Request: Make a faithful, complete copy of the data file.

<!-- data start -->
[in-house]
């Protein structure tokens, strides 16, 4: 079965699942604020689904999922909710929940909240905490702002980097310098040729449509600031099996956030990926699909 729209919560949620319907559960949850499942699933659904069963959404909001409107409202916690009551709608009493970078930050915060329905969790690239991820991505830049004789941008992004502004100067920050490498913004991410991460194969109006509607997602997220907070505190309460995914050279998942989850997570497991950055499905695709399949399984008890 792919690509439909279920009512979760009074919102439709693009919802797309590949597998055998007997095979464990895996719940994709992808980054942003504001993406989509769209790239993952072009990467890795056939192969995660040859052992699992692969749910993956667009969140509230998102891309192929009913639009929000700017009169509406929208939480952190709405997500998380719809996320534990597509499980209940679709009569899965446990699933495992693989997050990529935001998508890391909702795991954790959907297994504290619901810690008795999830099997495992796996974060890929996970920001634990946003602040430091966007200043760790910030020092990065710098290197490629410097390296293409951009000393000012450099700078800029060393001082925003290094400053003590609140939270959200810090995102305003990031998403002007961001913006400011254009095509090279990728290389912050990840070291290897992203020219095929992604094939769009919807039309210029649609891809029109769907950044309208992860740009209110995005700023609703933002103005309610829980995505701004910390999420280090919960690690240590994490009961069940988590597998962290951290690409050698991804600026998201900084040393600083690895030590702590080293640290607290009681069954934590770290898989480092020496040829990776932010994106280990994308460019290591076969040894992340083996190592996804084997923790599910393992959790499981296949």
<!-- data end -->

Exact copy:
[in-house]
């Protein structure tokens, strides 16, 4: 079965699942604020689904999922909710929940909240905490702002980097310098040729449509600031099996956030990926699909 729209919560949620319907559960949850499942699933659904069963959404909001409107409202916690009551709608009493970078930050915060329905969790690239991820991505830049004789941008992004502004100067920050490498913004991410991460194969109006509607997602997220907070505190309460995914050279998942989850997570497991950055499905695709399949399984008890 792919690509439909279920009512979760009074919102439709693009919802797309590949597998055998007997095979464990895996719940994709992808980054942003504001993406989509769209790239993952072009990467890795056939192969995660040859052992699992692969749910993956667009969140509230998102891309192929009913639009929000700017009169509406929208939480952190709405997500998380719809996320534990597509499980209940679709009569899965446990699933495992693989997050990529935001998508890391909702795991954790959907297994504290619901810690008795999830099997495992796996974060890929996970920001634990946003602040430091966007200043760790910030020092990065710098290197490629410097390296293409951009000393000012450099700078800029060393001082925003290094400053003590609140939270959200810090995102305003990031998403002007961001913006400011254009095509090279990728290389912050990840070291290897992203020219095929992604094939769009919807039309210029649609891809029109769907950044309208992860740009209110995005700023609703933002103005309610829980995505701004910390999420280090919960690690240590994490009961069940988590597998962290951290690409050698991804600026998201900084040393600083690895030590702590080293640290607290009681069954934590770290898989480092020496040829990776932010994106280990994308460019290591076969040894992340083996190592996804084997923790599910393992959790499981296949």